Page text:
EPA Issues New Airborne Silica Regulations to Fight Increase in Black Lung Disease

The new regulations come as health experts have seen an increase in black lung disease among miners, linked to exposure to airborne silica.

Federal environmental regulators have issued new regulations designed to limit exposure to airborne silica, as part of an effort to protect miners from serious and life-threatening illnesses, such as black lung disease.

The U.S. Environmental Protection Agency (EPA) published the new rule in the Federal Register (PDF) this week, which includes requirements for sampling and medical surveillance for silica, to address occupational exposures.

Respirable crystalline silica is commonly found in rock, and has been categorized as a human carcinogen by the International Agency for Research on Cancer. Exposure to crystalline silica is known to lead to serious irreversible health effects or death when inhaled by miners. When inhaled, the silica particles become trapped in the lung tissue, causing scarring and reduces the lung’s ability to take in oxygen, putting workers at risk for serious health complications.

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The new rule comes as miners face an uptick in reports of black lung disease, which is commonly diagnosed in coal miners, since it is caused by inhalation of coal dust. This disease causes scarring in the lungs which impairs one’s ability to properly breathe.

The effects of silica exposure have been known for decades, originally catching the public’s attention after the Hawks Nest Tunnel Disaster in 1930. It was one of the worst Industrial disasters in U.S history, claiming the lives of hundreds of miners after they contracted lung disease from inhaling Silica.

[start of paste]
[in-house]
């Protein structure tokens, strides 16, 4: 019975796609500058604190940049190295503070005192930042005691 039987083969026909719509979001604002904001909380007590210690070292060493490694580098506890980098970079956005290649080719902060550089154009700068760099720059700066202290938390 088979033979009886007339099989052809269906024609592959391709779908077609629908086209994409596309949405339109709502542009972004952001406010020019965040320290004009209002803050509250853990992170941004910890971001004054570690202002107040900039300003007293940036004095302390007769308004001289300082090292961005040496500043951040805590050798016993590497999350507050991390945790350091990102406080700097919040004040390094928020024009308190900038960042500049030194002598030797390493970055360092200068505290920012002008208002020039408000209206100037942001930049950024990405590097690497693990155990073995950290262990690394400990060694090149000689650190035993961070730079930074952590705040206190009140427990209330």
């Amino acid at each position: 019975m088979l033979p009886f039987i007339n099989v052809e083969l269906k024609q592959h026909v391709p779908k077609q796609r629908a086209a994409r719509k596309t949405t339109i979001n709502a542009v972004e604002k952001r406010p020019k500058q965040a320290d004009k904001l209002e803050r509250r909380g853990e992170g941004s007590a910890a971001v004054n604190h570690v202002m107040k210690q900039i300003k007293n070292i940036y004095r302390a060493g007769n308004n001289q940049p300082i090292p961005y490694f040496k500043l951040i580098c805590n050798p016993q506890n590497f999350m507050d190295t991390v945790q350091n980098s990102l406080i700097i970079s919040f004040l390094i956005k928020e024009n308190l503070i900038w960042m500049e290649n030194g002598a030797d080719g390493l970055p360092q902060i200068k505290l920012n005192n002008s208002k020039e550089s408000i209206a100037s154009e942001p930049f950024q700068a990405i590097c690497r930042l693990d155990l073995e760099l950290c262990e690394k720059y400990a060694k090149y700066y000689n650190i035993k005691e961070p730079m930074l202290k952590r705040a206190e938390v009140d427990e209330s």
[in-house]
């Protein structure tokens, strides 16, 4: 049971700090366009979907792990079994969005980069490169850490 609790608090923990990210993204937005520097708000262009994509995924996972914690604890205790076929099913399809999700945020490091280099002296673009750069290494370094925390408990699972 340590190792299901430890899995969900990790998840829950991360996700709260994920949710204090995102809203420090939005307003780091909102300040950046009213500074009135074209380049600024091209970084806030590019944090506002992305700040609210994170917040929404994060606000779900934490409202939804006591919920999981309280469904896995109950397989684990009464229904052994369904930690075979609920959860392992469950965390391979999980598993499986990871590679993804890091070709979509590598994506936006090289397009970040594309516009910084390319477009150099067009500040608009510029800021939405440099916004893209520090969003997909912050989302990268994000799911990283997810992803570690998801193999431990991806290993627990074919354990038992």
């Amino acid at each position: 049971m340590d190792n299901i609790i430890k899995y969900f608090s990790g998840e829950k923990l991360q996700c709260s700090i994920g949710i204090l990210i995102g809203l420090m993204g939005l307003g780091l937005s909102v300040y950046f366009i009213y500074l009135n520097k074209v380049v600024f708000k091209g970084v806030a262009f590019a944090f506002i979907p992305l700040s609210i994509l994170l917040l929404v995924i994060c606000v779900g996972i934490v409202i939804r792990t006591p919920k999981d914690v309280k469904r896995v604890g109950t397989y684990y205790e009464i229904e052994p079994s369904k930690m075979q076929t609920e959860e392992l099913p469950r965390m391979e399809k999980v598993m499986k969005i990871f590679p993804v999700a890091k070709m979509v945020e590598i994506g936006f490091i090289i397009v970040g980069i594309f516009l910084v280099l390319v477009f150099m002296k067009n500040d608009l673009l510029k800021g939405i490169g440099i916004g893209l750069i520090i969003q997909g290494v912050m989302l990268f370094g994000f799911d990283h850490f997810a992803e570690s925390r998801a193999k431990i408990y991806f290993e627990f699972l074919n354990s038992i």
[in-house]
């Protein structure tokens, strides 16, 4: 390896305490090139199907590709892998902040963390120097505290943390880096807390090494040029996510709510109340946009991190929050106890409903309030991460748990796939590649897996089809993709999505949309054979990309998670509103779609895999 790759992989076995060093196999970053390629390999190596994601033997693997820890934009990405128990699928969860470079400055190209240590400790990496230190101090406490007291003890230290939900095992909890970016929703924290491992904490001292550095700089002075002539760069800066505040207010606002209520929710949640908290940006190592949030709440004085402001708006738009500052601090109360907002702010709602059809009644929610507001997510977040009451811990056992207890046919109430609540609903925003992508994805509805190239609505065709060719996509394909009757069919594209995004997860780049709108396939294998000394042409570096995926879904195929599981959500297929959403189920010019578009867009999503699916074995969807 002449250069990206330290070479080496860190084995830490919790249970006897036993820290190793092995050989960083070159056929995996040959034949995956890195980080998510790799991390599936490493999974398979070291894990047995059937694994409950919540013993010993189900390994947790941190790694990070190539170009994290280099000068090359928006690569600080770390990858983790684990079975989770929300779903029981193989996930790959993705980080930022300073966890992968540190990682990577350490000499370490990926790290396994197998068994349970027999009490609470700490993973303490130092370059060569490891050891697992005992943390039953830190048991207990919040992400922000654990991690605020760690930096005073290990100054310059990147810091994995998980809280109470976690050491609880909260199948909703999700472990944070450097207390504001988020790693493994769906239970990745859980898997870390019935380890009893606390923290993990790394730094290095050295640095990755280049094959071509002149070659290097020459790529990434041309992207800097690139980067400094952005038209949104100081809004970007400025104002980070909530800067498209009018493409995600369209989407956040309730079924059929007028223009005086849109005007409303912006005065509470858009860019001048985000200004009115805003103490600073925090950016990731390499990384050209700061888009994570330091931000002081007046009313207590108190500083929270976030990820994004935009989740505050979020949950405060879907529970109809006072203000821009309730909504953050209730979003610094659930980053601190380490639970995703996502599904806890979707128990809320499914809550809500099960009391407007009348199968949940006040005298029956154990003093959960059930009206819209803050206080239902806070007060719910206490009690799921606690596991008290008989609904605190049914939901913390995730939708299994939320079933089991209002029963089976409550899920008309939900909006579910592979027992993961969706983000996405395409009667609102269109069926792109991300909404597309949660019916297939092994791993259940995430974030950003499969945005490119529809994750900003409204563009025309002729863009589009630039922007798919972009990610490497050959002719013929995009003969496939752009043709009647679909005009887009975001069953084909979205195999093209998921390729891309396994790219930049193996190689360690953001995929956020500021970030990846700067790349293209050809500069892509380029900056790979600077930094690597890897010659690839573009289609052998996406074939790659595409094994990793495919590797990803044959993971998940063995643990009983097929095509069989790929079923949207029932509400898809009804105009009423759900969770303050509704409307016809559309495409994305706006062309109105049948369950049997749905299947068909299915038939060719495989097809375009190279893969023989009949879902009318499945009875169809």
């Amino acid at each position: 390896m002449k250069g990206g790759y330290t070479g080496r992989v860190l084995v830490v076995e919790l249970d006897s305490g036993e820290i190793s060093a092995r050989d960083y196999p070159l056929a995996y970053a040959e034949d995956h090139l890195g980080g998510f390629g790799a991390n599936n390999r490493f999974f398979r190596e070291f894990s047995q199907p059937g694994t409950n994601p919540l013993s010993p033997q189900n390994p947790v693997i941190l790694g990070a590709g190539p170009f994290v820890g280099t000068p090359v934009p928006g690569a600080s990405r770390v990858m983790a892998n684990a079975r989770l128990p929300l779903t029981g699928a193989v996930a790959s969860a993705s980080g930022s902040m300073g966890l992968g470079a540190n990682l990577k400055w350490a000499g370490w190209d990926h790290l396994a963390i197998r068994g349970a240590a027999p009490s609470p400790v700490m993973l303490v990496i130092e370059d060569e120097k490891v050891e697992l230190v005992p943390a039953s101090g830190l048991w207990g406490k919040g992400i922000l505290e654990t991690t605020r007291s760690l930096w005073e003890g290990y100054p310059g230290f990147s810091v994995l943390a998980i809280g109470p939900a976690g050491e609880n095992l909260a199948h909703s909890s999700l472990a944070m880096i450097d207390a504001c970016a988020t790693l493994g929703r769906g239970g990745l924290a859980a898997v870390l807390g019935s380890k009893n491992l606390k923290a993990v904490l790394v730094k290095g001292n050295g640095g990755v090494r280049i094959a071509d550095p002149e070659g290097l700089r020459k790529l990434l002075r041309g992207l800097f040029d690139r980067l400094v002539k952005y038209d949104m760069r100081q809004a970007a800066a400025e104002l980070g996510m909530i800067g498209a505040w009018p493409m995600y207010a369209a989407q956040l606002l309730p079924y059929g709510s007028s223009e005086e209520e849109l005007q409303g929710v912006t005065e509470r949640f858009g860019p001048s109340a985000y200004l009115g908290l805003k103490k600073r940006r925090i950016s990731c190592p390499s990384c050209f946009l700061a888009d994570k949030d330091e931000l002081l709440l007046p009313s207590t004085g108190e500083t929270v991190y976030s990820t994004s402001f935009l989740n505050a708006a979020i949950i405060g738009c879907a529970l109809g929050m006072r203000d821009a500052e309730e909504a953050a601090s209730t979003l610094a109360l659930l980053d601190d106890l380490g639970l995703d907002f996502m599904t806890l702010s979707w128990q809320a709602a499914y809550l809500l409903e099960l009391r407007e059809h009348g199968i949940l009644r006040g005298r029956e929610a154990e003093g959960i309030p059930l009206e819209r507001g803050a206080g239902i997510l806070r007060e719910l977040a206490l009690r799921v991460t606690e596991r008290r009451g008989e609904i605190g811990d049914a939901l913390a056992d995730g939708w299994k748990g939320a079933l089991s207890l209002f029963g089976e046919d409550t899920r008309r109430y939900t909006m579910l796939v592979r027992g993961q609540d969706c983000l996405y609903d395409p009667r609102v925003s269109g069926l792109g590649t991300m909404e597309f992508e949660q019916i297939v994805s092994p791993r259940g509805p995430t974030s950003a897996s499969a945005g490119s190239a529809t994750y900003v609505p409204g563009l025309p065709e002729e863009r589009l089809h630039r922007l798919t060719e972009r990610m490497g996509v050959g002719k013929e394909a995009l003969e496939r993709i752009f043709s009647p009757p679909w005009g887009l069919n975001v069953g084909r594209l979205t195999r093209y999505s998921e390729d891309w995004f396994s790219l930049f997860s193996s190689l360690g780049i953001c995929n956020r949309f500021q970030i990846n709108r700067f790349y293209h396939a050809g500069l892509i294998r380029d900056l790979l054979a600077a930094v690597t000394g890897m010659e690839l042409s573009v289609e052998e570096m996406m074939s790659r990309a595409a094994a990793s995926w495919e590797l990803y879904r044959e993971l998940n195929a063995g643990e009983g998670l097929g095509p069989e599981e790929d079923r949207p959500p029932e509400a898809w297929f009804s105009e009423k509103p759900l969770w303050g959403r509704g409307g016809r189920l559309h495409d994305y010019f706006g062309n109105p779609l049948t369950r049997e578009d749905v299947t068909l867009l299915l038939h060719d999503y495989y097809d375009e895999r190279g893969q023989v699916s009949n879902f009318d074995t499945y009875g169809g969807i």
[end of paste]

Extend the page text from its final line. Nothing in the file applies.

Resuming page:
EPA’s New Airborne Silica Regulations

The new regulations go into effect on June 17, 2024, and involve several key provisions, including a permissible exposure limit (PEL) for silica set at 50 micrograms per cubic meter of air during an entire 8-hour shift. The regulations also involve mandated exposure monitoring, compelling mine operators to conduct sampling to monitor miners’ silica exposure.

In addition, the EPA will require immediate reporting of overexposure to the Mine Safety and Health Administration by mine operators, as well as mandatory respirator usage by mine operators when silica levels exceed the PEL and medical surveillance, ensuring medical examinations are provided to all miners.

Coal mine operators will have 12 months to meet the requirements of the final rule, whereas metal and non-metal (MNM) mine operators are granted a 24-month period to achieve compliance.

Those with questions about the new regulations can contact S. Aromie Noe, Director of the Office of Standards, Regulations, and Variances at MSHA, at silicaquestions@dol.gov (email), 202-693-9440 (phone), or 202-693-9441 (fax).

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